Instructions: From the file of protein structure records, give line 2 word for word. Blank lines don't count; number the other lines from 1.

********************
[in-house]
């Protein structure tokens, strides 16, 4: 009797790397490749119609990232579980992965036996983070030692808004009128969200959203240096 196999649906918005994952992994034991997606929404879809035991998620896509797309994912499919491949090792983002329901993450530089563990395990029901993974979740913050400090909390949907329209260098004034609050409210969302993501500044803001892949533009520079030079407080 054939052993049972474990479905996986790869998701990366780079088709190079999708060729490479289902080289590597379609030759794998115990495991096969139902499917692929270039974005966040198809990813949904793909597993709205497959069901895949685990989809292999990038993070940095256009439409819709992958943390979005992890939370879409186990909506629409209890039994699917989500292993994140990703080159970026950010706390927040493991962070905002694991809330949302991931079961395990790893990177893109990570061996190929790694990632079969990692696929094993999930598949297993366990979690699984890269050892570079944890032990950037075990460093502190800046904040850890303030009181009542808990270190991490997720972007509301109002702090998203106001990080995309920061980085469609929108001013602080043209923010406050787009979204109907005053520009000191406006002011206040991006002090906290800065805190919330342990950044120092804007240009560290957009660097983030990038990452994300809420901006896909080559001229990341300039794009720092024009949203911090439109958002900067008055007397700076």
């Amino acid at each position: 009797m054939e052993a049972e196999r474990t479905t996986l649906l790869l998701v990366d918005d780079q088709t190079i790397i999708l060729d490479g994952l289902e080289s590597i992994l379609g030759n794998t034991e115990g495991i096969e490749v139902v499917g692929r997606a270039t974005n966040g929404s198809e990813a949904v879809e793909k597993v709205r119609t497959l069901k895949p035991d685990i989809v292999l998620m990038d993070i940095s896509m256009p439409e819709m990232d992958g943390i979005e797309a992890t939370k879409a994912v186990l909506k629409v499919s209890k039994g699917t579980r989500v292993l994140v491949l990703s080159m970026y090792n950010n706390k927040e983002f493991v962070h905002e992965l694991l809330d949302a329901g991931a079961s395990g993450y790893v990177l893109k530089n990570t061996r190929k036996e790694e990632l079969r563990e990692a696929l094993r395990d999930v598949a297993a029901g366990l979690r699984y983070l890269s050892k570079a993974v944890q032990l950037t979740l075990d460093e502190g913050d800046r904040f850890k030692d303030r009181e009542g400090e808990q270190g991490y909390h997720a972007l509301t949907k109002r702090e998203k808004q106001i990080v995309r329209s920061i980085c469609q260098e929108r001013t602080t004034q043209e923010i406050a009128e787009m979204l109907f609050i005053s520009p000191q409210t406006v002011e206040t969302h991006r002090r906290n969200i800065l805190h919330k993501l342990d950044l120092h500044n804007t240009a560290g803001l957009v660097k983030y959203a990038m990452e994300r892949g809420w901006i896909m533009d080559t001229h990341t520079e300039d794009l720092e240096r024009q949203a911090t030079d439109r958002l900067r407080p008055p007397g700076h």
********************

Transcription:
């Protein structure tokens, strides 16, 4: 009797790397490749119609990232579980992965036996983070030692808004009128969200959203240096 196999649906918005994952992994034991997606929404879809035991998620896509797309994912499919491949090792983002329901993450530089563990395990029901993974979740913050400090909390949907329209260098004034609050409210969302993501500044803001892949533009520079030079407080 054939052993049972474990479905996986790869998701990366780079088709190079999708060729490479289902080289590597379609030759794998115990495991096969139902499917692929270039974005966040198809990813949904793909597993709205497959069901895949685990989809292999990038993070940095256009439409819709992958943390979005992890939370879409186990909506629409209890039994699917989500292993994140990703080159970026950010706390927040493991962070905002694991809330949302991931079961395990790893990177893109990570061996190929790694990632079969990692696929094993999930598949297993366990979690699984890269050892570079944890032990950037075990460093502190800046904040850890303030009181009542808990270190991490997720972007509301109002702090998203106001990080995309920061980085469609929108001013602080043209923010406050787009979204109907005053520009000191406006002011206040991006002090906290800065805190919330342990950044120092804007240009560290957009660097983030990038990452994300809420901006896909080559001229990341300039794009720092024009949203911090439109958002900067008055007397700076």